An Ohio man, described by a federal judge as “driven by greed the court rarely sees,” has been sentenced to 21 years in prison in Charlotte.
Jonathan Davey, 50, of Newark, Ohio, became the last of 11 defendants punished in the $40 million “Black Diamond” Ponzi scheme.
At Davey’s sentencing Thursday, U.S. District Judge Robert Conrad focused on how Davey’s actions caused “life-wrecking damage” to the scheme’s elderly and vulnerable clients. In February 2013, a jury deliberated only 45 minutes before finding Davey guilty of tax evasion, and conspiracy to commit money laundering and securities and wire fraud.
Davey, a CPA and certified investment adviser, played a key role in the scheme that authorities say took $40 million from some 400 victims.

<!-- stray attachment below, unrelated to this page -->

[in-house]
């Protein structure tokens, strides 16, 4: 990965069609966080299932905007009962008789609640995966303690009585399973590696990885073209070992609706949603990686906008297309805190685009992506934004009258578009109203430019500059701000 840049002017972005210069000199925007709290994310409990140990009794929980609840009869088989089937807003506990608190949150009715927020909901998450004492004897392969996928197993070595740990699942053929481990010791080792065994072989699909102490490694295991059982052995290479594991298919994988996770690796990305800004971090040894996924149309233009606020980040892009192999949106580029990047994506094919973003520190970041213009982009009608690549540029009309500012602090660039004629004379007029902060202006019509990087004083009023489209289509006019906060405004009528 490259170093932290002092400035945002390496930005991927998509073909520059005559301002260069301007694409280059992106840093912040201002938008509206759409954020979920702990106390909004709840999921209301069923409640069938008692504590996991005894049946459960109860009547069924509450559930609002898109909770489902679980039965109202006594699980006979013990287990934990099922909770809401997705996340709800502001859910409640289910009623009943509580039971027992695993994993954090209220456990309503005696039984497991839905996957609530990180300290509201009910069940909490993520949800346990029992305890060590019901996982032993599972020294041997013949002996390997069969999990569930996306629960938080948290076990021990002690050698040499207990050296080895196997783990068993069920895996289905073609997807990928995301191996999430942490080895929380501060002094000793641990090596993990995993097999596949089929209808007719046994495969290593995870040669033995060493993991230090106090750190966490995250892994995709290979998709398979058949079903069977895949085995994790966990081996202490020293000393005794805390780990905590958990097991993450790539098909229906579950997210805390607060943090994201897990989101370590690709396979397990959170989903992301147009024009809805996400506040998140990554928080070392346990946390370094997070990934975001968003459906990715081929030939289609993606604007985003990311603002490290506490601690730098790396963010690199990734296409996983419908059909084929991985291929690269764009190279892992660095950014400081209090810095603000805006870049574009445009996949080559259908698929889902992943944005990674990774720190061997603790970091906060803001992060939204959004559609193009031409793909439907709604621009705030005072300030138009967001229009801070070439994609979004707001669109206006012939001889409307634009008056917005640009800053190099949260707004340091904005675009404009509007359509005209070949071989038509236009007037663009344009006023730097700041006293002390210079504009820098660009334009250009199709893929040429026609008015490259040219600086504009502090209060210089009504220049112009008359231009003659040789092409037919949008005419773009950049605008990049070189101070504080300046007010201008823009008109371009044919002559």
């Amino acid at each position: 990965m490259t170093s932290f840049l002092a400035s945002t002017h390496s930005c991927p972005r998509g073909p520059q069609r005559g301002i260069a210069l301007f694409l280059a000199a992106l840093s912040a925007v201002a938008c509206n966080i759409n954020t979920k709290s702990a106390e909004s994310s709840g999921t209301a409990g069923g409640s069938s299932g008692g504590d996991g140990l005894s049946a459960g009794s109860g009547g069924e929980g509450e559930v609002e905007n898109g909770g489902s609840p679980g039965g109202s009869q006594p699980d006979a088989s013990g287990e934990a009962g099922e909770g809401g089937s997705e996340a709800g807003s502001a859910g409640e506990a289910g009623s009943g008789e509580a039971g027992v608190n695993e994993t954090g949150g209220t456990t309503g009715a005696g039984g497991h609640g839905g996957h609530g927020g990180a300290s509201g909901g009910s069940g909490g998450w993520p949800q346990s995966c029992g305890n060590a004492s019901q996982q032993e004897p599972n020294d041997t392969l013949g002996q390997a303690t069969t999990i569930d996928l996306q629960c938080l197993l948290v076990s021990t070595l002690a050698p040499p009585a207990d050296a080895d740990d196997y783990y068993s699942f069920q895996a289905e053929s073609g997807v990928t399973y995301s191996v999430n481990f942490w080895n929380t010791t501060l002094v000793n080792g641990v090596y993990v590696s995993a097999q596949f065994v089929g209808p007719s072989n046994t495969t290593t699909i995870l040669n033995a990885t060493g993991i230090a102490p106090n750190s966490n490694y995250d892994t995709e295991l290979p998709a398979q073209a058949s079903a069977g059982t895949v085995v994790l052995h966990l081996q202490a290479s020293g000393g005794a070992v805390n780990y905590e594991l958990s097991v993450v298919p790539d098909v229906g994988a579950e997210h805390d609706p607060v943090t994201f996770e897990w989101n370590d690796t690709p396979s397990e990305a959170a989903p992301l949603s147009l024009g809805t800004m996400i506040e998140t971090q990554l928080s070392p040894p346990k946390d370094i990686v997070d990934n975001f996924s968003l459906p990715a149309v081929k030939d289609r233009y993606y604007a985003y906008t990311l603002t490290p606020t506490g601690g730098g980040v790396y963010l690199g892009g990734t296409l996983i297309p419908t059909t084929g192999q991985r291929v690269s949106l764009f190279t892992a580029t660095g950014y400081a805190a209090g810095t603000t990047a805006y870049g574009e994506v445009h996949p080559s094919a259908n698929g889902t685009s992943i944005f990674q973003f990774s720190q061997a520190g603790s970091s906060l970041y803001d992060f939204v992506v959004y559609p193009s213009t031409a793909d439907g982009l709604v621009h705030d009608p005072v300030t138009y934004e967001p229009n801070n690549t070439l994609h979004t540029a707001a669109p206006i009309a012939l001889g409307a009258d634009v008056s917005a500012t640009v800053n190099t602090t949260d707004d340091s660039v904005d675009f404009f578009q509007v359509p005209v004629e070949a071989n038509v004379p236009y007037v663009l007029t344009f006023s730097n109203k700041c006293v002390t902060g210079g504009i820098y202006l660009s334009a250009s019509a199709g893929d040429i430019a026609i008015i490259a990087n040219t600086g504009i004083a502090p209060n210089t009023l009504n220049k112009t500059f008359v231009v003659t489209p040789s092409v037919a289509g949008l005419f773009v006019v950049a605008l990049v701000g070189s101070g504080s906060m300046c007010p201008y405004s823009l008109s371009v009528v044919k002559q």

According to prosecutors, Davey pocketed more than $11 million with his own hedge fund by falsely claiming that he had checked out Black Diamond and found it legitimate. Davey also operated a phony website that grossly exaggerated the fund’s holdings.
Documents filed in the case indicate that the defendant funneled client money to an offshore shell company in Belize that he later used to build a mansion in Ohio.
In the end, Conrad gave Davey the second longest prison sentence of all the defendants, trailing only the 40 years Black Diamond founder Keith Simmons received in December. The other nine will serve terms ranging from six months to 15 years.
“There are real-life consequences of evil present in this case,” Conrad said at the sentencing, “and the defendant was personally responsible for those consequences.”